Are waterproof headphones the same thing as water-resistant headphones? Do you need fully waterproof headphones for sports, or are you better off getting a pair of water-resistant buds for cheaper? How can you tell which headphones are waterproof and which are water-resistant? And, as a matter of fact, what's IP rating?
These are some of the questions we'll try to find an answer to in this 'waterproof headphones vs water-resistant headphones' article. It's good to know the difference because even though the best waterproof headphones have been immensely popular among runners, cyclists and swimmers, they aren't always a better choice than waterproof running headphones.
Let's dive in.
What’s IP rating?
The ‘IP’ in IP rating stands for ingress protection, and this number represents how effectively a product can keep foreign objects out of its casing. The IP rating is made up of two numbers: the first digit refers to solid objects and the second to liquids. Often, headphones have an IP rating with an ‘X’ for the first digit, meaning the product hasn’t been rated for solids, only liquids.
The highest IP rating any product can get is IP68, where ‘6’ means the construction is entirely dust-tight and ‘8’ that it can be completely submerged in water for a continuous period of time. Most waterproof headphones are either IPX7, or IPX8 rated to ensure you can perform any water-based activities with them without having to worry about busting the buds.
Are water-resistant headphones any good?
Is it worth getting water-resistant headphones with a rating below IPX7? Yes, in most cases, you don’t need buds that can be completely submerged in water. Even IPX4-rated headphones can usually be used for sweaty workouts and even in the rain; as long as you don’t submerge them in water or get them thoroughly soaked, they should be able to work fine.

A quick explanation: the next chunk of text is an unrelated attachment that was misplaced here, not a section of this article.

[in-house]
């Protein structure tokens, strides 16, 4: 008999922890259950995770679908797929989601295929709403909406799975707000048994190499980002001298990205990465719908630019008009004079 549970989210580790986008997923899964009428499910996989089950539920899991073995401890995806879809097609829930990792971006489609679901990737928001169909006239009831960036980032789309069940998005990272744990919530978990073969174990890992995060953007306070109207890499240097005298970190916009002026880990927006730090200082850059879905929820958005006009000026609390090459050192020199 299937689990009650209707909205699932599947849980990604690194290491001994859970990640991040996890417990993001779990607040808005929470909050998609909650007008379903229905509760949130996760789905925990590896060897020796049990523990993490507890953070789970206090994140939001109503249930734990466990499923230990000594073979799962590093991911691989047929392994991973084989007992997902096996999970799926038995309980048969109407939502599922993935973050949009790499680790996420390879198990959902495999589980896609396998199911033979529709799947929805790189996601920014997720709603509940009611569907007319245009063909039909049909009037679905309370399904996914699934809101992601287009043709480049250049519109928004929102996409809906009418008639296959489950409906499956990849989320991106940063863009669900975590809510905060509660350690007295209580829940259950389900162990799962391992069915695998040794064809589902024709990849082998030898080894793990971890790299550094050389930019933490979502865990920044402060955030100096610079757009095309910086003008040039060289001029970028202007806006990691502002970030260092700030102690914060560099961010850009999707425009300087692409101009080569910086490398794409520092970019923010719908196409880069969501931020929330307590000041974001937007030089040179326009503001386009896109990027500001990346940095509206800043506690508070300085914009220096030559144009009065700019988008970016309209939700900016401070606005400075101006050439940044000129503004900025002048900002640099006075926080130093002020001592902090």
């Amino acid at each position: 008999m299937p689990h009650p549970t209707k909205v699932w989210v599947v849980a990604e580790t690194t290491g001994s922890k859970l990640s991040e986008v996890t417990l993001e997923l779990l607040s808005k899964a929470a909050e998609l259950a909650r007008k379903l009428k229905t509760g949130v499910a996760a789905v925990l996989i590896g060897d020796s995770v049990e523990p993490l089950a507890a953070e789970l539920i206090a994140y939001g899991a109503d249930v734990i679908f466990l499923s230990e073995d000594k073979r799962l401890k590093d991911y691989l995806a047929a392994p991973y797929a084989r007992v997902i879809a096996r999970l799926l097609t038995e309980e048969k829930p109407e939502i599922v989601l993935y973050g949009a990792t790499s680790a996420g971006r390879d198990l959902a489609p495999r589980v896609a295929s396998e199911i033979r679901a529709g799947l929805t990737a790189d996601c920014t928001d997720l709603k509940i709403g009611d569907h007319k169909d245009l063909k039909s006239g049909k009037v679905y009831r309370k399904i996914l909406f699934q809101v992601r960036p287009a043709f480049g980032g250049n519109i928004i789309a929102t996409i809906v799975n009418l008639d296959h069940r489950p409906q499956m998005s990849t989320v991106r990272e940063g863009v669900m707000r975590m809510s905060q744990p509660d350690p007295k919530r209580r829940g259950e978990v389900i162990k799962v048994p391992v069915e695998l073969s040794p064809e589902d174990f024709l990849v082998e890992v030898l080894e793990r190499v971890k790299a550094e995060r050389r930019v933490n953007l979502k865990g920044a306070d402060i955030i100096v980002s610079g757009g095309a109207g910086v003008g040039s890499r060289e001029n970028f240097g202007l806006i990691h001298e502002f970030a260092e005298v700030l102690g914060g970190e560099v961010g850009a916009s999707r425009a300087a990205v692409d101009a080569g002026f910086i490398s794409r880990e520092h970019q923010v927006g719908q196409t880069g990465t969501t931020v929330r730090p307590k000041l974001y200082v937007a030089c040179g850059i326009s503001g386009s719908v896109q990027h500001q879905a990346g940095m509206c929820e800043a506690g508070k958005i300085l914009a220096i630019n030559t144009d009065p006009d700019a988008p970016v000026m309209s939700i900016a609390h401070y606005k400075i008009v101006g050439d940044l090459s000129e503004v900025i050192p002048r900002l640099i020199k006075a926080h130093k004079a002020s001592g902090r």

Another important factor is sound quality. Most water-resistant cans are the bone-conduction headphones variety, and those produce sound differently from your ‘normal’ buds – by resonating your cheekbones, no less. On the other hand, they often leave the ears open, so you are more aware of your surroundings; hence why runners often opt-in for these kinds of headphones. For the best sound quality, decent water-resistant headphones are your best option.
Do you need waterproof headphones?
Knowing all this, is there a point in getting fully waterproof headphones? Absolutely, especially if your preferred activity is water-based. Swimmers, triathletes, surfers and the likes would want their buds to be fully immersible in water to ensure they can be used more than once.
Have you got a pair of headphones but aren't sure how waterproof they are? Your best option is to check the manufacturer's website for the IP rating. Most sports headphones have an IP rating of IPX4 or IPX5, but some can go as high as IPX8. that said, water-tightness can change over time, and it very much depends on how you treat the buds when you use them.
If force is applied to the headphones – e.g. you step on them, or they fall from somewhere high – that might change the structure of the casing, potentially compromising the water resistance of the buds. Sadly, there is no way of telling when this happens, so your best bet is to look after your headphones as much as you can.
Waterproof headphones vs water-resistant headphones: which one should you get?
Which headphones to get depends on what you need them for. People who prefer working out in gyms won’t need water-resistant headphones; similarly, runners in urban environments might prefer waterproof headphones that leave their ears open (sweating + heavy traffic).
Swimmers and people who spend a lot of time in the water will want water-resistant headphones. We strongly recommend reading through our waterproof headphones guide before making a purchase, though, as these headphones are not without caveats. For example, some can only play stored music underwater, so you must have a collection of MP3 songs if you want to listen uninterrupted in the pool.